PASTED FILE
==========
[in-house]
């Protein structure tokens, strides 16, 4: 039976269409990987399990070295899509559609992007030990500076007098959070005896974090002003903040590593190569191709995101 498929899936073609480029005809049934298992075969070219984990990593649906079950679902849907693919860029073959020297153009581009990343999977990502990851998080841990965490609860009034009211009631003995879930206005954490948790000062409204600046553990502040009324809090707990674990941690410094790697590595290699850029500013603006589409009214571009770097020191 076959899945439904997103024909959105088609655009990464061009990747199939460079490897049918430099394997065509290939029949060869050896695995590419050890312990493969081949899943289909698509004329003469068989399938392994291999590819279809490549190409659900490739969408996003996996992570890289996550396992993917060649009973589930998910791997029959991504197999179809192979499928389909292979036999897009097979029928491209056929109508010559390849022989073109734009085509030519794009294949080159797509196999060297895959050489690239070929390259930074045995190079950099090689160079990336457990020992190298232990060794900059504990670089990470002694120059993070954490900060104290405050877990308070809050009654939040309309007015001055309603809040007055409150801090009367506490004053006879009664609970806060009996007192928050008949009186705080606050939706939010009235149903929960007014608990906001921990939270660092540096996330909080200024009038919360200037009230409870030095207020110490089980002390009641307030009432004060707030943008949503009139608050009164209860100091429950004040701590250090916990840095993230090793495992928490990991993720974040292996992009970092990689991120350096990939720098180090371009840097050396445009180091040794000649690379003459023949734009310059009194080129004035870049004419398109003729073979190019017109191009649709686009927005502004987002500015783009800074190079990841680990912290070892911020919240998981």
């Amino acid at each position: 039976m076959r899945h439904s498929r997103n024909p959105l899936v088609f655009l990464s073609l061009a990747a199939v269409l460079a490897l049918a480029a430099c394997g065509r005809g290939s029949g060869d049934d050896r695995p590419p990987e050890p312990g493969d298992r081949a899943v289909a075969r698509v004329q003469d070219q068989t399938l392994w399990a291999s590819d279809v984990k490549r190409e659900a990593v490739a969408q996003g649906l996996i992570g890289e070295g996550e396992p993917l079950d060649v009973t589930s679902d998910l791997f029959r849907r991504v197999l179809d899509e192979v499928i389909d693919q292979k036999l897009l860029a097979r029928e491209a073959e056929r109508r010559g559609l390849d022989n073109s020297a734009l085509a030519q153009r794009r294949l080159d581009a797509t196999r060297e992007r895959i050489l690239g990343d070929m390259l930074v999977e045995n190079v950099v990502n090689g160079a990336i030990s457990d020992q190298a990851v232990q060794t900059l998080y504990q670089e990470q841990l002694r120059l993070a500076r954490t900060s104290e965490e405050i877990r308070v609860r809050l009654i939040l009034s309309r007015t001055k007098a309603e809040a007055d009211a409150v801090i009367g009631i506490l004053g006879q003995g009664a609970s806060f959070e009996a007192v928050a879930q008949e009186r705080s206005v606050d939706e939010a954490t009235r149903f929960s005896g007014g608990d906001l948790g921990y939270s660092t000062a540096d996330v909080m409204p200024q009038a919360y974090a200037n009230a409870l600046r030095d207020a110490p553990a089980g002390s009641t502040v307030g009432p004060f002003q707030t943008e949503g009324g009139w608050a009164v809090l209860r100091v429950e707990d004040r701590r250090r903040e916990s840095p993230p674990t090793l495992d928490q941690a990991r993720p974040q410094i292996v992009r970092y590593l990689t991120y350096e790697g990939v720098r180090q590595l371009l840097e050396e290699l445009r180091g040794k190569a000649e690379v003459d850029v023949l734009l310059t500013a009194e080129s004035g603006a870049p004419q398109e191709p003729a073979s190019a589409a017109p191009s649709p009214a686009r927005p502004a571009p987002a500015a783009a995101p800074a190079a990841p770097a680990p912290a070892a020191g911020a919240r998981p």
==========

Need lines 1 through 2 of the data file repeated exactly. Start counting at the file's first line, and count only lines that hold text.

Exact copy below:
[in-house]
């Protein structure tokens, strides 16, 4: 039976269409990987399990070295899509559609992007030990500076007098959070005896974090002003903040590593190569191709995101 498929899936073609480029005809049934298992075969070219984990990593649906079950679902849907693919860029073959020297153009581009990343999977990502990851998080841990965490609860009034009211009631003995879930206005954490948790000062409204600046553990502040009324809090707990674990941690410094790697590595290699850029500013603006589409009214571009770097020191 076959899945439904997103024909959105088609655009990464061009990747199939460079490897049918430099394997065509290939029949060869050896695995590419050890312990493969081949899943289909698509004329003469068989399938392994291999590819279809490549190409659900490739969408996003996996992570890289996550396992993917060649009973589930998910791997029959991504197999179809192979499928389909292979036999897009097979029928491209056929109508010559390849022989073109734009085509030519794009294949080159797509196999060297895959050489690239070929390259930074045995190079950099090689160079990336457990020992190298232990060794900059504990670089990470002694120059993070954490900060104290405050877990308070809050009654939040309309007015001055309603809040007055409150801090009367506490004053006879009664609970806060009996007192928050008949009186705080606050939706939010009235149903929960007014608990906001921990939270660092540096996330909080200024009038919360200037009230409870030095207020110490089980002390009641307030009432004060707030943008949503009139608050009164209860100091429950004040701590250090916990840095993230090793495992928490990991993720974040292996992009970092990689991120350096990939720098180090371009840097050396445009180091040794000649690379003459023949734009310059009194080129004035870049004419398109003729073979190019017109191009649709686009927005502004987002500015783009800074190079990841680990912290070892911020919240998981």